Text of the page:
$3,000/$3,600 child tax credit: who would be eligible?
New US President Joe Biden announced his American Rescue Plan, which included a $1.9tn coronavirus relief package. And in that eligible families get an improved tax credit.
President Joe Biden got straight to work as the new US leader following his inauguration on 6 January. A flurry of executive orders had his Oval Office signature of approval in the first few days and as part of a $1.9tn American Rescue Plan (ARP), he has called for families to receive an increased child tax credit of up to $3,600 per dependent.
With Americans still asking questions about when they are likely to see the third round of stimulus checks arrive, they are also keen to understand who will be eligible for this extended credit and how they will benefit from it.
Tax credit: what is it?
Before we look at the specific credit of the ARP, let us briefly clarify what it is. Very simply, a tax credit is a sum of money that can be subtracted from the amount of tax owed to a country's inland revenue.
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It can be either refundable, allowing you to claim the full credit even if it is more than your tax bill, or non-refundable, which limits what you get to no more than the tax you owe.
Obviously this type of credit only applies to taxpayers.
$3,000/$3,600 child tax credit: eligible families
Under Biden’s plan, qualifying households would get a credit of $3,000 a year for every child aged between six and 17, and $3,600 for every child under six. The scheme would last for 12 months.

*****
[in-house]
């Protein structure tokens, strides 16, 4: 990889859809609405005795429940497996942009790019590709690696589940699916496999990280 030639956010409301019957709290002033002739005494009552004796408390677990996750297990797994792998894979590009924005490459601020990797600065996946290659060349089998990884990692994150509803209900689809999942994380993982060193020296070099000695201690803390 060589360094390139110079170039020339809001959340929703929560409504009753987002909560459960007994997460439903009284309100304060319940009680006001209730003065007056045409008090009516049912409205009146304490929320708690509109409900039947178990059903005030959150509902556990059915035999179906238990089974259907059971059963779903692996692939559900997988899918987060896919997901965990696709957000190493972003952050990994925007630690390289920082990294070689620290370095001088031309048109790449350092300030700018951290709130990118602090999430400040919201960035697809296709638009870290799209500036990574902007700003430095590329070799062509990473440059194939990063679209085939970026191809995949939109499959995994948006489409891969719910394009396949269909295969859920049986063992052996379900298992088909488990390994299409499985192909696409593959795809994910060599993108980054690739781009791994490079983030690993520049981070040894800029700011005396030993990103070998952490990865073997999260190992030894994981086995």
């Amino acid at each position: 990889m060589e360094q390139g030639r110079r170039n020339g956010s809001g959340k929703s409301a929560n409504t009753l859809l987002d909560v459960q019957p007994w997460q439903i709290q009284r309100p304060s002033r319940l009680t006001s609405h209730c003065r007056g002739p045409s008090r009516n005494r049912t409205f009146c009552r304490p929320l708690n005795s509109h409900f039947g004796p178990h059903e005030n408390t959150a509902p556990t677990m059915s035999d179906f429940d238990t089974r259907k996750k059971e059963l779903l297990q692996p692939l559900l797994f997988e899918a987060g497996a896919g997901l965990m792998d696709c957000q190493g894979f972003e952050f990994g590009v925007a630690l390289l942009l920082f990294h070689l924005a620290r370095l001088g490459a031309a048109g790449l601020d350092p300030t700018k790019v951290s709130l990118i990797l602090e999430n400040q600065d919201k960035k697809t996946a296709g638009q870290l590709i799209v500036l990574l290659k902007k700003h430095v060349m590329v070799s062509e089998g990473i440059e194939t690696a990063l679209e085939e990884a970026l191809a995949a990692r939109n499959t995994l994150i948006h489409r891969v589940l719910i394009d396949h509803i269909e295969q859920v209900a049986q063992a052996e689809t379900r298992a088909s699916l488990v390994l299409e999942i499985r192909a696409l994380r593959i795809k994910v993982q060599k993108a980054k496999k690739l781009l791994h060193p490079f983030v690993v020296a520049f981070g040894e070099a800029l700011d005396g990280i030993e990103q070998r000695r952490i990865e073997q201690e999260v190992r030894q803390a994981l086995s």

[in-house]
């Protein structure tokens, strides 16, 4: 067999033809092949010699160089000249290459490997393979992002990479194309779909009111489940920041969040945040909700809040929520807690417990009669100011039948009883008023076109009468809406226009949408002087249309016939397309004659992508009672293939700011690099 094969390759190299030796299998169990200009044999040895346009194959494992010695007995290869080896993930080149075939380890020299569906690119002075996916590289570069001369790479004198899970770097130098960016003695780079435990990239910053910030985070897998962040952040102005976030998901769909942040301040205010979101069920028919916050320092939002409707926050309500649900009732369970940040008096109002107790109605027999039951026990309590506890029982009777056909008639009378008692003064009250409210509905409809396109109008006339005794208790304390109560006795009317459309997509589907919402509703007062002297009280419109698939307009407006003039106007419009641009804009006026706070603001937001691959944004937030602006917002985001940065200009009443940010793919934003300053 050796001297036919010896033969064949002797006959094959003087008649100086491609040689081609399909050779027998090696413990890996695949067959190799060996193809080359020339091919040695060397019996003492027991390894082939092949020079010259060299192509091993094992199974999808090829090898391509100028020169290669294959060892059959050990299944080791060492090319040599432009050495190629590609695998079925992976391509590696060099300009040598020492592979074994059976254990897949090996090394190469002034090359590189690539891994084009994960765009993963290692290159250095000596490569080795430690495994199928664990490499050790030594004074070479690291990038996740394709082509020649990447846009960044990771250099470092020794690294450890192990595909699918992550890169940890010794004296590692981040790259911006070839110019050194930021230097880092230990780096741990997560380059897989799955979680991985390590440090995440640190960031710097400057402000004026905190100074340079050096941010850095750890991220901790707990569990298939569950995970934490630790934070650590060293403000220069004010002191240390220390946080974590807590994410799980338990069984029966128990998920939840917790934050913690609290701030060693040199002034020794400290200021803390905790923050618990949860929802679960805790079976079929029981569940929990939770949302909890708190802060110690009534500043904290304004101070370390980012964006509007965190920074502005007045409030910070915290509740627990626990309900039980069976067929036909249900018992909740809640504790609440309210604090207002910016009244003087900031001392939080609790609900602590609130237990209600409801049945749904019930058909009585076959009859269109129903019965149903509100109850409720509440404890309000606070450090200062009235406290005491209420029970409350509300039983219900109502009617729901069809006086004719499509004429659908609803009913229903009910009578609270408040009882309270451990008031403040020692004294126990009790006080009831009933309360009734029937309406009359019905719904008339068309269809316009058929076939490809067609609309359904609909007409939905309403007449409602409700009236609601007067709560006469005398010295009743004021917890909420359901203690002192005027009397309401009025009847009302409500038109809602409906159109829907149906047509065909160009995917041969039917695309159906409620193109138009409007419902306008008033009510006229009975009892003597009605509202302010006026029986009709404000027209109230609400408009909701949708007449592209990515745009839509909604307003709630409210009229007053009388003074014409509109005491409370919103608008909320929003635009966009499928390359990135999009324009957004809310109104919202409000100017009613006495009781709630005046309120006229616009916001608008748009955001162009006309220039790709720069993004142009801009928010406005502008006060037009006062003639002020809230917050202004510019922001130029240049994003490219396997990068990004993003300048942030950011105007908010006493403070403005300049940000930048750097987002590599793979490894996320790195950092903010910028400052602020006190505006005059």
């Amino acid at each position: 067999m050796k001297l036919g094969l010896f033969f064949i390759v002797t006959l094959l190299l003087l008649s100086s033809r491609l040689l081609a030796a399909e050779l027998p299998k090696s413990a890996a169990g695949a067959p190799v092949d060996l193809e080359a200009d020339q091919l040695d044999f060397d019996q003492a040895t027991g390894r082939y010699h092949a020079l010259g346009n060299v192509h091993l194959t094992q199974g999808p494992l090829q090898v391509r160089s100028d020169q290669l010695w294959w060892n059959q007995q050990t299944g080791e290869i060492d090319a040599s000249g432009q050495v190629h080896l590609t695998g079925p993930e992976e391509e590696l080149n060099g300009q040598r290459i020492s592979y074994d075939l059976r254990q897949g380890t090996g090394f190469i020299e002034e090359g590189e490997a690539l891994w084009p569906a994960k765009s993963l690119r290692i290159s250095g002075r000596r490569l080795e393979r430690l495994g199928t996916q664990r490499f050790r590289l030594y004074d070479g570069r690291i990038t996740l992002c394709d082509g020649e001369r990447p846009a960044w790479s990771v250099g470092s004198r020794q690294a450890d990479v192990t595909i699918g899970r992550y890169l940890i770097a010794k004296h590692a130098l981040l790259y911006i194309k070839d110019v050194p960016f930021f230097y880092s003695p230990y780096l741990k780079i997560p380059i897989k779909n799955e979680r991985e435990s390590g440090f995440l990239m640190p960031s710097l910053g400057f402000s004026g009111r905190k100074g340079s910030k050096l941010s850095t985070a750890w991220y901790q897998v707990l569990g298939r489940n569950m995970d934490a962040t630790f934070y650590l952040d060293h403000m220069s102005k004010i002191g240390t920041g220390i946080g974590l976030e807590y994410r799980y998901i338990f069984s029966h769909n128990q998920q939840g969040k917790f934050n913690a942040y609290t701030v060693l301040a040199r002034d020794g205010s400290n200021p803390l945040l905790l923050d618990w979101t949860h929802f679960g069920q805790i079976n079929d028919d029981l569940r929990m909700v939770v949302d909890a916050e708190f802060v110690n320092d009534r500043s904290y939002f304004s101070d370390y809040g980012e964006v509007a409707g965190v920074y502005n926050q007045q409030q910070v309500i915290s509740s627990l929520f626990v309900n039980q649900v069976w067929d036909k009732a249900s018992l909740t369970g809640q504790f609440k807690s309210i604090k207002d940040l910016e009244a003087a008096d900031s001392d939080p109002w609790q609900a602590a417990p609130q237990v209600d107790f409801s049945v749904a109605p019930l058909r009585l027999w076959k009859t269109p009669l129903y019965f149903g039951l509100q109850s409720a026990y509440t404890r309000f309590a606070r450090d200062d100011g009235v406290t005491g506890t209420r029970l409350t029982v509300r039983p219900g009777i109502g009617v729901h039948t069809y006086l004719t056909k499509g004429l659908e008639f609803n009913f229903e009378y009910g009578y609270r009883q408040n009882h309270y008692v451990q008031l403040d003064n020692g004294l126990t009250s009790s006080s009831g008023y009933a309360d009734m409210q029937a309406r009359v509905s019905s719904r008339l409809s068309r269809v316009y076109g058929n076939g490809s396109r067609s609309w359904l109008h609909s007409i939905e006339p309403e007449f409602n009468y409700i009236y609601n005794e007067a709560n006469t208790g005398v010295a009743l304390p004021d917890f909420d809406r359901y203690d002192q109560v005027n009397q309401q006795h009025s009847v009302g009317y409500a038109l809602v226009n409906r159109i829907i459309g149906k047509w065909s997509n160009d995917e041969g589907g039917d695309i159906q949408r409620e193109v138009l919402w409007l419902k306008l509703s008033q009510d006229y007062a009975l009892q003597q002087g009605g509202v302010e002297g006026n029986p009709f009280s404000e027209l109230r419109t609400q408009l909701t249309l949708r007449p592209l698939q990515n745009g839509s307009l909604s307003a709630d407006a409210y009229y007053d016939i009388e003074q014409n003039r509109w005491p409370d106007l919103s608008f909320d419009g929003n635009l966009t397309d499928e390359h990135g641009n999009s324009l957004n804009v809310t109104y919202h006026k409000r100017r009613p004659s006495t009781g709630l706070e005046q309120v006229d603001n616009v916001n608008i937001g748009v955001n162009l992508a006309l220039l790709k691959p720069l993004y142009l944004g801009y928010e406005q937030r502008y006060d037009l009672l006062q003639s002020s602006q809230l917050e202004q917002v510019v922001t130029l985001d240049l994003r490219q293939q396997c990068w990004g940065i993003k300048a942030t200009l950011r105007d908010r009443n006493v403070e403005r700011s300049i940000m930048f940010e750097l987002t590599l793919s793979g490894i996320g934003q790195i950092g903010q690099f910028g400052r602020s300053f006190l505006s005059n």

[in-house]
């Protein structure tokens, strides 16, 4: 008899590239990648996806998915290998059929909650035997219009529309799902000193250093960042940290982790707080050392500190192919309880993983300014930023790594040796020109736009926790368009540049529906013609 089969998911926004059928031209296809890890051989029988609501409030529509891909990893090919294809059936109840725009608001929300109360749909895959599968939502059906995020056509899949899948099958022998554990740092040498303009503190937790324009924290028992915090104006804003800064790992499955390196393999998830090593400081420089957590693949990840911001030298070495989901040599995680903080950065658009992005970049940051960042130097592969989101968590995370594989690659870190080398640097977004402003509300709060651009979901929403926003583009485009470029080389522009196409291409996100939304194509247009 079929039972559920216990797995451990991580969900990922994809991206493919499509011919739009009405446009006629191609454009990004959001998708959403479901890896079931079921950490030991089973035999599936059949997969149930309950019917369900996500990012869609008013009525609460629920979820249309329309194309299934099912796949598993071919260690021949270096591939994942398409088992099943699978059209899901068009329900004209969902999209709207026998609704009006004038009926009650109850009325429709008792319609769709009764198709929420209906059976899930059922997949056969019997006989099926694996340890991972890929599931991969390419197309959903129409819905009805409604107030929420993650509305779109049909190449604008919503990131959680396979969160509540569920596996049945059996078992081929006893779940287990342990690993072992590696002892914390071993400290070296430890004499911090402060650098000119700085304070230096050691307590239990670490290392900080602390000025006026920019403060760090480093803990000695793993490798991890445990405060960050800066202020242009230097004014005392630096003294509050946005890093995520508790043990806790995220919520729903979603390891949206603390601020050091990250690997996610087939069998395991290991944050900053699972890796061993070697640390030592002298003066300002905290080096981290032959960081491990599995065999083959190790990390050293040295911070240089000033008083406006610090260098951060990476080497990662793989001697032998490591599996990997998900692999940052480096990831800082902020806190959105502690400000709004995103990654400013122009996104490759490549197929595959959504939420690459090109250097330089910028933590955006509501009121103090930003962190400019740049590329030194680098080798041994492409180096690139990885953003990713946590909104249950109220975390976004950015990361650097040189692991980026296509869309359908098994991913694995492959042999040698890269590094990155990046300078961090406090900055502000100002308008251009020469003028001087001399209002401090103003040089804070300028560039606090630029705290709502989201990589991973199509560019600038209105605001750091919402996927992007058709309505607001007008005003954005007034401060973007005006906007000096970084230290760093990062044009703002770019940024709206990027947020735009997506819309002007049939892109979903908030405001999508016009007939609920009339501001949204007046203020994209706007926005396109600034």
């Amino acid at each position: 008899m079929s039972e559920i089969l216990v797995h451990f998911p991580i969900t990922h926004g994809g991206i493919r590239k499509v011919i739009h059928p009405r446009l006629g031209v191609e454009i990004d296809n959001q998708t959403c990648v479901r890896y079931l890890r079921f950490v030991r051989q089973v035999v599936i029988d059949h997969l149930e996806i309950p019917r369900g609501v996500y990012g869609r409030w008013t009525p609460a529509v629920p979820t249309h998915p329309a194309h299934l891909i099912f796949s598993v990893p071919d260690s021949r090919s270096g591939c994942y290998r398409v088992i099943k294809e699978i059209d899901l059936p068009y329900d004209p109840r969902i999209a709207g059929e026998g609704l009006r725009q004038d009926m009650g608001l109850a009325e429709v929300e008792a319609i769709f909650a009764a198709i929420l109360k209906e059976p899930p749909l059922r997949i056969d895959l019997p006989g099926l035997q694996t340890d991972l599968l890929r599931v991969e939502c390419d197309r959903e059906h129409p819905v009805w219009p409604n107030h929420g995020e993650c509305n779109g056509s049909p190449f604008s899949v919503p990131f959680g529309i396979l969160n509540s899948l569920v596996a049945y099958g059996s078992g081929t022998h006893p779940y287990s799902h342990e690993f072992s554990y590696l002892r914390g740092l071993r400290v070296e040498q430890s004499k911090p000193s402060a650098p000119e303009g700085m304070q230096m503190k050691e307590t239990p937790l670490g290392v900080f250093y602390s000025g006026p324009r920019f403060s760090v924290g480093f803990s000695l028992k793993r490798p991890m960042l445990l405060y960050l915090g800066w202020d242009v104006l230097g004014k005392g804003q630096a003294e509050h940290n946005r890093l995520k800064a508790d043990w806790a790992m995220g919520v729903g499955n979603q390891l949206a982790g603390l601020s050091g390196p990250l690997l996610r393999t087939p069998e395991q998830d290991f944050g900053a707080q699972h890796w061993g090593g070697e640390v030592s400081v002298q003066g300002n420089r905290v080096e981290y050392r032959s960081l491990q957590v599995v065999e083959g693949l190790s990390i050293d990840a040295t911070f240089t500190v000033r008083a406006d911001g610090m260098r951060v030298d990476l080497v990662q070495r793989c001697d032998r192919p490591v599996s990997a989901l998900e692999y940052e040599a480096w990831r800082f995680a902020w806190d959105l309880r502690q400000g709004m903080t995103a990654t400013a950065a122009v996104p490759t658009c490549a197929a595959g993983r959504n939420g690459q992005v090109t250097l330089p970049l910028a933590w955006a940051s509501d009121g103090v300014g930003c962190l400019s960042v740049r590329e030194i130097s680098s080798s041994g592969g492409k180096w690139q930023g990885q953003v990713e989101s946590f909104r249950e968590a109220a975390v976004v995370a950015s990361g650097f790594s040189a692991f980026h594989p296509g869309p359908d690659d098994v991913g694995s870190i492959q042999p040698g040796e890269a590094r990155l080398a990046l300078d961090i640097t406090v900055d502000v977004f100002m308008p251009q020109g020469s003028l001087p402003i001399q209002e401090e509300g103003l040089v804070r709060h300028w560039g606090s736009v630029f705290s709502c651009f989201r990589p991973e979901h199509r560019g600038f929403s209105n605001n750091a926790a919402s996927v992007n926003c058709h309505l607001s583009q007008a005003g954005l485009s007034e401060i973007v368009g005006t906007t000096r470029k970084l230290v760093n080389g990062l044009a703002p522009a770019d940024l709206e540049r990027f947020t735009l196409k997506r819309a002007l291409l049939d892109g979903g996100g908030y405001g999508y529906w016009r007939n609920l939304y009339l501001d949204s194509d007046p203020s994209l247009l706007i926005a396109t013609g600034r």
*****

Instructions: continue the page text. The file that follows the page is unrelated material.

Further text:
Among the other economic-aid measures for Americans proposed by the ARP is a stimulus check of up to $1,400, a $400 weekly unemployment-benefits boost and an increase of the national minimum wage to $15 an hour.
A key aspect of the child tax credit in Biden's proposed package is that it would be refundable, so claimants would receive the $3,000/$3,600 in full even if they pay less in taxes.
The ARP, and the child tax credit it proposes, is not yet law; negotiations between Democrats and Republicans are expected in a bid to agree a bipartisan stimulus package, with experts predicting a bill will be passed by Congress by March.
New child tax credit vs current child tax credit
Currently, an individual parent on an annual salary of less than $200,000 and married parents on less than $400,000 are able to claim a child tax credit of $2,000 per year for children under 17 years of age. An exception is if that amount is more than the tax they owe, in which case they can seek an alternative credit of up to $1,400.
Families with earnings higher than the maximum income threshold receive a reduced amount; the planned upper limits for the ARP's expanded child tax credit do not appear to have been confirmed, but it is expected that they would be similar or identical.
More information can found on the IRS official website for current child tax credit.
Eligible children could rise by 27 million
According to the Center on Budget and Policy Priorities (CBPP), making the $3,000/$3,600 child tax credit fully refundable would see 27 million more children qualify for the payment, having missed out on the present credit because they belong to low-earning families who do not pay enough tax.
It’s not just morality, it’s mathematics.— Wes Moore (@iamwesmoore) January 26, 2021
Child poverty costs us between $700 billion and $1.1 trillion per year.
By making the Child Tax Credit fully refundable, Congress and the Biden Administration could reduce child poverty in this country by nearly half. @SRuhle pic.twitter.com/4kaGJXoe1r
The CBPP adds that the move would lift more than three million people in the US, including two million children, over the poverty line.
Lawmakers also looking to make it permanent
According to a report in the Washington Post on Friday, Democratic lawmakers are also working to make the proposed $3,000/$3,600 child tax credit a permanent scheme, rather than the temporary measure set out in the ARP.
Democrats also want families to receive the expanded child credit in direct monthly payments of $250/$300, rather than having to wait until the end of the tax year to claim a lump sum from the IRS, the Post adds.
Stimulus check and US politics: live news
You can get the latest information on the proposed third stimulus check with our dedicated live blog.
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